A flare-up this week in an oil-rich flashpoint in central Sudan is jeopardizing a shaky 2005 peace accord between north and south. That's raising concerns of a return to all-out civil war, even as conflict in the western region of Darfur rages on.
The violence in Abyei broke out this week between Sudanese government troops and southern forces from the Sudan People's Liberation Army. It comes on the heels of a brazen attack by Darfur rebels on Khartoum's twin city, Omdurman, last Saturday – the first such attack on the capital area.
Four Indian oil workers were also taken hostage in Abyei, according to the Indian ambassador, reports the British Broadcasting Corp. The BBC reported that the Justice and Equality Movement (JEM) rebel group from Darfur – which has carried out similar kidnappings of Chinese oil workers and was responsible for last Saturday's attack near the capital – denied responsibility.
Trouble began in Abyei on Tuesday, when southern forces detained a northern soldier and some civilians.
A U.N. official said fighting in Abyei had worsened on Wednesday after a Sudanese government soldier was killed. "That seemed to cause the escalation," the official said, speaking on condition of anonymity.
[A diplomatic] source said an SPLA [former rebel Sudan People's Liberation Army] soldier was killed on Wednesday: "There are gunshots in town, heavy gunfire and mortars."
The  peace agreement created a unity government led by President Omar al-Bashir and his one-time military rival, First Vice President Salva Kiir. It also set up a semiautonomous southern government, led by Kiir, and called for national elections in 2009 and a referendum on independence for South Sudan in 2011.
The Sudanese People's Liberation Movement, which Kiir heads, has accused al-Bashir of multiple breaches of the 2005 accord, including not sharing oil wealth, not pulling troops out of South Sudan, and remilitarizing contested border zones, such as Abyei.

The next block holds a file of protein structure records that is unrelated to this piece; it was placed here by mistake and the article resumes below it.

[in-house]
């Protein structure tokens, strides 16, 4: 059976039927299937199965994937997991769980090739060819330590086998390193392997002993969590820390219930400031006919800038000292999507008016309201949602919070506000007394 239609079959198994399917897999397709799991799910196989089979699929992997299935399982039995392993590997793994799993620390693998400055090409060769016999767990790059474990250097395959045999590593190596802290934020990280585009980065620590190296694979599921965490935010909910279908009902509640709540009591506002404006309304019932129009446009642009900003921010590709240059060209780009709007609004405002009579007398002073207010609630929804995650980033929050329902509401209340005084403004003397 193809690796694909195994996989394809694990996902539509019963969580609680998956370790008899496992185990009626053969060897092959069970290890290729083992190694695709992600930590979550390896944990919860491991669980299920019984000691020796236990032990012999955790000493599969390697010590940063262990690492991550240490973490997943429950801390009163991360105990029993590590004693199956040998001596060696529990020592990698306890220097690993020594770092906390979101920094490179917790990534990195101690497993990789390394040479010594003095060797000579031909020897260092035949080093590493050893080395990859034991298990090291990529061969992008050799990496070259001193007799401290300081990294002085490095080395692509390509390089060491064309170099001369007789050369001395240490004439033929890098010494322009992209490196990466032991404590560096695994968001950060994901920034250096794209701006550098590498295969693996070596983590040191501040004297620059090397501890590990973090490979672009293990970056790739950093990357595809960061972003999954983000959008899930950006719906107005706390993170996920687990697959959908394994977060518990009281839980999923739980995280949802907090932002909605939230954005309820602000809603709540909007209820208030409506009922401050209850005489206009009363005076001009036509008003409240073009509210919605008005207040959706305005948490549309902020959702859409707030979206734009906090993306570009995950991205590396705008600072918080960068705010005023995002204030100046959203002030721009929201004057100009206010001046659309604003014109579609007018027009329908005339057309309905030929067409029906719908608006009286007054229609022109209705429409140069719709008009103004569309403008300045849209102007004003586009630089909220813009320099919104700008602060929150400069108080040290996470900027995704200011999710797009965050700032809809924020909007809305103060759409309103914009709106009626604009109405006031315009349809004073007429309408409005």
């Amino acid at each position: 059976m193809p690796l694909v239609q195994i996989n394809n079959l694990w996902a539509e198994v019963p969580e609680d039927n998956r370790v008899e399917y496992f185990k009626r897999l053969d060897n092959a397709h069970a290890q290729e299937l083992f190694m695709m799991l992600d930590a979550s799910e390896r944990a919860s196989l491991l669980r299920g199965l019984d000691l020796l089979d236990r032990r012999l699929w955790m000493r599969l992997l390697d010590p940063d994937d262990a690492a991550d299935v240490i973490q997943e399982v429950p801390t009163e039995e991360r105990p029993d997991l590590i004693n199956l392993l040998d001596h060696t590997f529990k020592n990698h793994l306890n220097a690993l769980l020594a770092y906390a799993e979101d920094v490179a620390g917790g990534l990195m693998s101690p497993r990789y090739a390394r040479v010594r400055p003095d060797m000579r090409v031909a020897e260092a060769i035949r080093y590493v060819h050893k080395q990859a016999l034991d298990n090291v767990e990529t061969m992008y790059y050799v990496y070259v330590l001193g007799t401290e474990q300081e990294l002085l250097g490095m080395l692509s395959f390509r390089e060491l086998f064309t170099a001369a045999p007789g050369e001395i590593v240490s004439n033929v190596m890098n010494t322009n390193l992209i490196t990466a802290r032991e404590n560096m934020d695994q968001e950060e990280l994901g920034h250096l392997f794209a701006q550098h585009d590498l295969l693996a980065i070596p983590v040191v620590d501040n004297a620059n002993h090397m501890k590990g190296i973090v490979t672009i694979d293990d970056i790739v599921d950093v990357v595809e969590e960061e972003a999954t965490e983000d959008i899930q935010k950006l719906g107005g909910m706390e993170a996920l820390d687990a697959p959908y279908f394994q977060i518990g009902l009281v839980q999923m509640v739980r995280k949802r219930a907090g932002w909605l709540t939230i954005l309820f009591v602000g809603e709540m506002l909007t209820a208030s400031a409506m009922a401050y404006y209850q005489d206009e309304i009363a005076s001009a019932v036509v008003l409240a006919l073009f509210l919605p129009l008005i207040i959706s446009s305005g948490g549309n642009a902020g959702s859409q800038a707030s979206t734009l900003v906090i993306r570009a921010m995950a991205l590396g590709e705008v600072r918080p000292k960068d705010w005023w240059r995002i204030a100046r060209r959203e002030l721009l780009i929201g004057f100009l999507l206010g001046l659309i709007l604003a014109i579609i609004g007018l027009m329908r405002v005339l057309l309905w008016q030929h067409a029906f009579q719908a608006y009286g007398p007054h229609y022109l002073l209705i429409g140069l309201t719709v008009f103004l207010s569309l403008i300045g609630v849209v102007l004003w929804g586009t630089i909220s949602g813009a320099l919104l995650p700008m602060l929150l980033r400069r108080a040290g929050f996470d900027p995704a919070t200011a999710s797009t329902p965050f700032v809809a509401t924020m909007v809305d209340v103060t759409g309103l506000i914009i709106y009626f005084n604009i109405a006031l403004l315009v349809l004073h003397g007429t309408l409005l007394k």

More than two decades of civil war in Sudan have left an estimated 2 million people dead and 4 million displaced, according to the International Crisis Group. The major divide is between the mostly Muslim, Arab north – which dominates the government – and the mostly Christian and animist south. Coveted oil resources in southern Sudan have raised the stakes in the conflict.
In 2003, a separate conflict intensified in the western Darfur region, where government-backed Arab Janjaweed militias have attacked ethnic African civilians. That conflict has left some 300,000 dead, according to the United Nations. It's also turned into what many now see as a proxy war between Sudan and neighboring Chad to its west.
The head of the African Union, Jean Ping, on Thursday urged the leaders of Sudan and Chad to calm tensions, Agence France-Presse reported. More than 200 people were killed in last week's attack and related clashes.
In Sudan, the 2005 peace accord gave the south semiautonomous status. But tension has never fully subsided, particularly in disputed, oil-rich areas along the unofficial north-south border line.
The BBC notes that the disputed status of Abyei was not resolvedin the accord.
Three years after the signing of a peace deal, an administration is yet to be set up in Abyei, which is claimed by both north and south.
"This is indeed one of the most serious issues facing the Comprehensive Peace Agreement between south and north," [UN spokesman Khaled] Mansour told the BBC's Network Africa programme.
He said because of the dispute the town lacked even the most basic services which made the area a "tinderbox".
The agreement stipulates that Abyei is to be guarded by joint units of soldiers from the north and south, according to Reuters.
In mid-March,the International Crisis Group said tensions had subsided when a December agreement saw southern leaders rejoining the unity government after a 2-1/2-month boycott.
But the group warned that "the risk of significant new fighting is growing in the Abyei area."
The group said that the international community was "dangerously disengaged" from the peace agreement, in part because of preoccupation with the ongoing Darfur conflict in the West. It urged the UN and other international players to form a comprehensive policy covering both Darfur and the implementation of the 2005 accord. It specifically recommended:
The UN Mission in Sudan (UNMIS) should increase monitoring of flashpoint areas in Abyei and along the North-South border and negotiate with the parties to create demilitarised zones into which UNMIS forces could deploy and monitor movements of troops to help prevent local flare-ups from escalating.